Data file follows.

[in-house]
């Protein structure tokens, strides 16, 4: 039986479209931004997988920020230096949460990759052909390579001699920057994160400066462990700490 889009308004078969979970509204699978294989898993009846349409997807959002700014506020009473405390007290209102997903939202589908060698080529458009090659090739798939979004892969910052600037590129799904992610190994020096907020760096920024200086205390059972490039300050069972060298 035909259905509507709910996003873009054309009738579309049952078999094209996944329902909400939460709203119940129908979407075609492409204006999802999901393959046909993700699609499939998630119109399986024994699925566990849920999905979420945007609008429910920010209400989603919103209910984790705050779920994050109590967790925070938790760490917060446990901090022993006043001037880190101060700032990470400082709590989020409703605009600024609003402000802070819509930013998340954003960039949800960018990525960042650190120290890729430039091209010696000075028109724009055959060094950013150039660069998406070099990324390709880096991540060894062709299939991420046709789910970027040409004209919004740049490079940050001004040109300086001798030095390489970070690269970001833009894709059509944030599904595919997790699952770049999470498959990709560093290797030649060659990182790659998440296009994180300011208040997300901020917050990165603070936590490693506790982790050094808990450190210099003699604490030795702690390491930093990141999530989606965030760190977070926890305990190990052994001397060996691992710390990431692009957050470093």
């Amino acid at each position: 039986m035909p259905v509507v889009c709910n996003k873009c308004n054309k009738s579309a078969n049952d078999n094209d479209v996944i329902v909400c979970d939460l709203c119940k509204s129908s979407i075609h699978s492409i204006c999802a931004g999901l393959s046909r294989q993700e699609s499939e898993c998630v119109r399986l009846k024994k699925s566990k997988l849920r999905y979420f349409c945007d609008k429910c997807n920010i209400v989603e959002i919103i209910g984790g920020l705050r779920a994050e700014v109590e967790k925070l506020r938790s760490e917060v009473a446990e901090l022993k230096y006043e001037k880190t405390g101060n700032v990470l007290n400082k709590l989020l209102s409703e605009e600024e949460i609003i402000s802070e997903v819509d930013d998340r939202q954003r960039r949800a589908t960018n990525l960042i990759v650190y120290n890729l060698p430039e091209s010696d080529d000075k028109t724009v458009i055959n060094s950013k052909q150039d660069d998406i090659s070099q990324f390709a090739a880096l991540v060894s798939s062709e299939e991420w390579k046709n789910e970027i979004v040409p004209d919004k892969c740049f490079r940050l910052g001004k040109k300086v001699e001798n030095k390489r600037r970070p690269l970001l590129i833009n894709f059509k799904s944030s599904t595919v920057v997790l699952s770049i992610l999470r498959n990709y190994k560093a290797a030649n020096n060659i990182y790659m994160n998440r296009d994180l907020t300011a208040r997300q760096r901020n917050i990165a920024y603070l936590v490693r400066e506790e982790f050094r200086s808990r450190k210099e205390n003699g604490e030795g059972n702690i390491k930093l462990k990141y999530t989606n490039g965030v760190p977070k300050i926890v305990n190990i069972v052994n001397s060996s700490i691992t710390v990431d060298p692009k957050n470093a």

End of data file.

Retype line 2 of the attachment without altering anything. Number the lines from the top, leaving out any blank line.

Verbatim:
């Protein structure tokens, strides 16, 4: 039986479209931004997988920020230096949460990759052909390579001699920057994160400066462990700490 889009308004078969979970509204699978294989898993009846349409997807959002700014506020009473405390007290209102997903939202589908060698080529458009090659090739798939979004892969910052600037590129799904992610190994020096907020760096920024200086205390059972490039300050069972060298 035909259905509507709910996003873009054309009738579309049952078999094209996944329902909400939460709203119940129908979407075609492409204006999802999901393959046909993700699609499939998630119109399986024994699925566990849920999905979420945007609008429910920010209400989603919103209910984790705050779920994050109590967790925070938790760490917060446990901090022993006043001037880190101060700032990470400082709590989020409703605009600024609003402000802070819509930013998340954003960039949800960018990525960042650190120290890729430039091209010696000075028109724009055959060094950013150039660069998406070099990324390709880096991540060894062709299939991420046709789910970027040409004209919004740049490079940050001004040109300086001798030095390489970070690269970001833009894709059509944030599904595919997790699952770049999470498959990709560093290797030649060659990182790659998440296009994180300011208040997300901020917050990165603070936590490693506790982790050094808990450190210099003699604490030795702690390491930093990141999530989606965030760190977070926890305990190990052994001397060996691992710390990431692009957050470093």